Picking up a few months after City Problems and shortly before the Covid outbreak in the United States, Ed Runyon is no longer a Mifflin County Sheriff’s Deputy. He has started Whiskey River Investigations and, as a private investigator, will focus on missing kids. Missing kid cases are important to him and a major reason why he left New York.
Jimmy Zachman is missing. His parents, Tammy and Bob Zachman meet with Mr. Runyon and are doing everything they can to hold it together. The 15-year-old has been missing around 24 hours and they have no idea why he left. While they claim they have no idea, but Ed Runyon sees a couple of possible reasons right from the start. But, he is not there to discuss religion or politics. He is there to find their missing son.
The search for Jimmy will take him far from Jimmy’s home on Poplar Street in Ambletown, Ohio. It will involve technology, a chess app, and a lot more, in a complex case where nothing is as it seems.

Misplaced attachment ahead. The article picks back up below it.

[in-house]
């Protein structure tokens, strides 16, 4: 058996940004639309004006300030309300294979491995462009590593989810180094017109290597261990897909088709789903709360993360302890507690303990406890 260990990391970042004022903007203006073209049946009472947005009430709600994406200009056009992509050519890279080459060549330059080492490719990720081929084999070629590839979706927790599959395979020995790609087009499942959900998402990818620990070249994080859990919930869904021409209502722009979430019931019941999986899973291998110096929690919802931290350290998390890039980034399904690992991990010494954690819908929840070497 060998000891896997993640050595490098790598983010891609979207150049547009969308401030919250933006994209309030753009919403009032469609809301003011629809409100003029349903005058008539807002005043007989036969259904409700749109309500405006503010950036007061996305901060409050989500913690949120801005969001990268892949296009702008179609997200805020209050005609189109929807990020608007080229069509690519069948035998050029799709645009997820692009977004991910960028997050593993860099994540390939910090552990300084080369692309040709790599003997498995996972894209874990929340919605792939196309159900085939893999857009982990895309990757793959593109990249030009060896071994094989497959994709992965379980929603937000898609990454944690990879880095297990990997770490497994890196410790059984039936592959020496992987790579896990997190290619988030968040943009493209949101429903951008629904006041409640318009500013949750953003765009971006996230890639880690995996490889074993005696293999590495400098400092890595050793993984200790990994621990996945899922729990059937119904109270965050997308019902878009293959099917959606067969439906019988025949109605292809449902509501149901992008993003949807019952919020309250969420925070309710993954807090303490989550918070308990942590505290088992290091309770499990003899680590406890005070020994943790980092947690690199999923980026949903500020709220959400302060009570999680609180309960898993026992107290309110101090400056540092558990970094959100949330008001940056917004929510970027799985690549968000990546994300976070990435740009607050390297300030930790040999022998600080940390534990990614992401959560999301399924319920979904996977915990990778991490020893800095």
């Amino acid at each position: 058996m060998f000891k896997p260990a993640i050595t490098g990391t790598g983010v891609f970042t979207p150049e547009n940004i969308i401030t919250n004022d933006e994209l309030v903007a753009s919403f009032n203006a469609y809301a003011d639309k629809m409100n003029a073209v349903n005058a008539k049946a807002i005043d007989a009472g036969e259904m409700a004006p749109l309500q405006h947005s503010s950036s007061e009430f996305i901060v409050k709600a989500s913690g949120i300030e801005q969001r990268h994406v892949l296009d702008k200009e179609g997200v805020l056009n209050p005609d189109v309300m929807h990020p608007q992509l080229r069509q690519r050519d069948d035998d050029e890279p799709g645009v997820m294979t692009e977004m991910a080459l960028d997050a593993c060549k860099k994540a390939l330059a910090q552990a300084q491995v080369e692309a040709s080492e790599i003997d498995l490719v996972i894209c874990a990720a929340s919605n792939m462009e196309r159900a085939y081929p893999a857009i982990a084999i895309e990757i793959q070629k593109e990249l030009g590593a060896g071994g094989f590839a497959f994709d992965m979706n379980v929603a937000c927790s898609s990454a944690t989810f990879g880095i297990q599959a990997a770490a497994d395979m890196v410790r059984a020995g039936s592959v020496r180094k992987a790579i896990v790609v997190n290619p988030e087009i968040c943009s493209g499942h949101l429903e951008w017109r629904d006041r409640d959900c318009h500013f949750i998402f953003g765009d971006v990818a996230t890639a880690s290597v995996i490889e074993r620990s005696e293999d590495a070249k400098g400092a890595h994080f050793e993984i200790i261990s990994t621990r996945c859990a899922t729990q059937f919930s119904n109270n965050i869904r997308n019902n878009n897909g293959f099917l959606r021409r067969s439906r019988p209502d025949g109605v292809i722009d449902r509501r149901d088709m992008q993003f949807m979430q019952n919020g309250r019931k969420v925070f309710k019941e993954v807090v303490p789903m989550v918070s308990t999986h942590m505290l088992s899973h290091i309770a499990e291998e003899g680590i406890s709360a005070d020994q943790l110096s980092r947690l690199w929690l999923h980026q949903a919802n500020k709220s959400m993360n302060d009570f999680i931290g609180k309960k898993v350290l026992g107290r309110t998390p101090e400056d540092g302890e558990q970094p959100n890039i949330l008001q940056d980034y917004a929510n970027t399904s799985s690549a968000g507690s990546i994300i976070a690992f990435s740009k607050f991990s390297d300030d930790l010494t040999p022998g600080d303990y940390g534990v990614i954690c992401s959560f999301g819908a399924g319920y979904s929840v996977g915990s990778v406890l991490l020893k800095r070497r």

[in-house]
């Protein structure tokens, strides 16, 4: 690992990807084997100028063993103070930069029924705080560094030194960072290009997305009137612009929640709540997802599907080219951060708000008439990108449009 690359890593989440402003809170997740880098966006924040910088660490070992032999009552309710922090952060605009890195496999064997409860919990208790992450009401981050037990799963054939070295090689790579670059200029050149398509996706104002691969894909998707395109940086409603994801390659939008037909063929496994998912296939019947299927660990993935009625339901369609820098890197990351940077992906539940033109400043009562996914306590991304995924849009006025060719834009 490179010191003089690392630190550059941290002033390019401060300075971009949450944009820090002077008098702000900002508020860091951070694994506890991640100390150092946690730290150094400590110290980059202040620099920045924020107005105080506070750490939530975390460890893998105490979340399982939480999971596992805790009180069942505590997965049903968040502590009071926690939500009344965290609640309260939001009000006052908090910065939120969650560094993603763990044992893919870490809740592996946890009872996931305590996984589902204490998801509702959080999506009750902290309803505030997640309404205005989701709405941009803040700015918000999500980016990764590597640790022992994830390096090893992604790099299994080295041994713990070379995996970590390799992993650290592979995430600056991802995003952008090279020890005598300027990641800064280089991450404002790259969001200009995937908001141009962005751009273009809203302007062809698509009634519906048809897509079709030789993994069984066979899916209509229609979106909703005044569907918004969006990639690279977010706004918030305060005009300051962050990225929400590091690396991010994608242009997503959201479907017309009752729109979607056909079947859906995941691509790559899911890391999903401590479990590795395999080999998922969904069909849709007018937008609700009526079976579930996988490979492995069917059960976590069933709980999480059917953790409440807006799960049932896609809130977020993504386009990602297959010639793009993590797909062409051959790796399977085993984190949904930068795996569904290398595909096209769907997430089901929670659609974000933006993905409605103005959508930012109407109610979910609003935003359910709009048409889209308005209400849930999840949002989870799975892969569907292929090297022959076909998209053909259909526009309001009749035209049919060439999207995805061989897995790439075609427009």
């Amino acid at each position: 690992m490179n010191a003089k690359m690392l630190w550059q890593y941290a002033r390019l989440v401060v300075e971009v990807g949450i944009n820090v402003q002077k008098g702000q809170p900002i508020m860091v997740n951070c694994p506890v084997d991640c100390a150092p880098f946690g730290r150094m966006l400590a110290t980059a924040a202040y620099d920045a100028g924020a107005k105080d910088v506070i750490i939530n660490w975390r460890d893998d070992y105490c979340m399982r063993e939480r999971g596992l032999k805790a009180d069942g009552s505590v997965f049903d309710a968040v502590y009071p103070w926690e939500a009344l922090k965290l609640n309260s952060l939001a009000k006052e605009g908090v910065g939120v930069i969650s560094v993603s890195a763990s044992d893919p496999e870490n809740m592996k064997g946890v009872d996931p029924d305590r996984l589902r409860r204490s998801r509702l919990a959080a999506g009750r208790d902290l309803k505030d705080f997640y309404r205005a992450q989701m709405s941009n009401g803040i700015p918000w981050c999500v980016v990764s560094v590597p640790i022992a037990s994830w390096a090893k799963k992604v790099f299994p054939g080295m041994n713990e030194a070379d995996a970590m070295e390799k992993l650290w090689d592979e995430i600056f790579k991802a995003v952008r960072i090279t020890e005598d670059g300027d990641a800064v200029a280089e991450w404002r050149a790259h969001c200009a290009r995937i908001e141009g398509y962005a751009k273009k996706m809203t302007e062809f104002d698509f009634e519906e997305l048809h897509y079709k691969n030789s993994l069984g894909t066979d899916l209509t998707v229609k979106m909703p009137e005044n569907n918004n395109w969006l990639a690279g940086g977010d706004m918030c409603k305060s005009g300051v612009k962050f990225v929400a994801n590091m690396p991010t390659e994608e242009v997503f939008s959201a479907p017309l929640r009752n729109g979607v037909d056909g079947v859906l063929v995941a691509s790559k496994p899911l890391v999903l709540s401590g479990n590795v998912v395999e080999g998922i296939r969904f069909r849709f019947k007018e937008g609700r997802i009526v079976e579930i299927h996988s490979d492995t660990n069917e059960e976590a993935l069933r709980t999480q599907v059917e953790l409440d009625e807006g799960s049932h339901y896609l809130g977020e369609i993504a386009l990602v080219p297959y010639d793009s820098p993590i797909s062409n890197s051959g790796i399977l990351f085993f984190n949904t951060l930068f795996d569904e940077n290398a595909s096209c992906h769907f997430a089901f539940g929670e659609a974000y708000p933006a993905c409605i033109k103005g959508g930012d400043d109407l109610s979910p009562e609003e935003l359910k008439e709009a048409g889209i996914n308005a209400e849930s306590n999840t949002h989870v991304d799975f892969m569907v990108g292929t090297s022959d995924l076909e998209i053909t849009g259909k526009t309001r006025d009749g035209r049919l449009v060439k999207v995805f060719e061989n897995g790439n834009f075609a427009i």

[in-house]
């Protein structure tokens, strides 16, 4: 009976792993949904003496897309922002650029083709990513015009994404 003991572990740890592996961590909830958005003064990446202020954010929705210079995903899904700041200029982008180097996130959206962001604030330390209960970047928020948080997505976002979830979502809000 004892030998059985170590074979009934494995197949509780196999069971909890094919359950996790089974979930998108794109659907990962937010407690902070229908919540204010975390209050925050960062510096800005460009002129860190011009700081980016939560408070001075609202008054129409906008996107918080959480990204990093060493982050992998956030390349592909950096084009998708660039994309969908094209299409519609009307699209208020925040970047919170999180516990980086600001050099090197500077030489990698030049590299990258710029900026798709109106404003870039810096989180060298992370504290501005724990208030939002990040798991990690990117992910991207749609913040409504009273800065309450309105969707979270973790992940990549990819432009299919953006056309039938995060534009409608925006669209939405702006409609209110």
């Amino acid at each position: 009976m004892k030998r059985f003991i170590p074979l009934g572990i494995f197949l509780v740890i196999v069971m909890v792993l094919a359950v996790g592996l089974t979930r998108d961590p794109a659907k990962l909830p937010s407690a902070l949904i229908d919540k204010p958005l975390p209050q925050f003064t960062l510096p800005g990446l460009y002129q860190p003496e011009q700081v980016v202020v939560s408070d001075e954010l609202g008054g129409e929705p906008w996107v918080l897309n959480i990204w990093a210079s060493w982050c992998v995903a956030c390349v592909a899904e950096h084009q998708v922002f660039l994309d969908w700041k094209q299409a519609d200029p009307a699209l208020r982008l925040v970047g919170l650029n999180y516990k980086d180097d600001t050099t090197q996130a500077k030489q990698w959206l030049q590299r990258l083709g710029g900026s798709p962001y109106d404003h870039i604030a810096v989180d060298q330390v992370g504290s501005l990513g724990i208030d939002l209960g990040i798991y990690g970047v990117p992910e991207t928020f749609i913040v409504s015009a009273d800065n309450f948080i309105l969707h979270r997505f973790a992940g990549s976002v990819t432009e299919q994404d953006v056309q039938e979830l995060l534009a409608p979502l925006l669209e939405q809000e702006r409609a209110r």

As this the second book in the series that began with City Problems, it would be best to have read that book first. Not only do several of the recurring characters return here, time has passed, and some situations have changed a little bit. Additionally, events of the first book are referenced repeatedly and ultimately play a role here, so read in order.
Wayward Son: An Ed Runyon Mystery is a good one. Like City Problems, the read is highly recommended.
My reading copy came from the Kleberg Rylie Branch of the Dallas Public Library System.
Kevin R. Tipple ©2023
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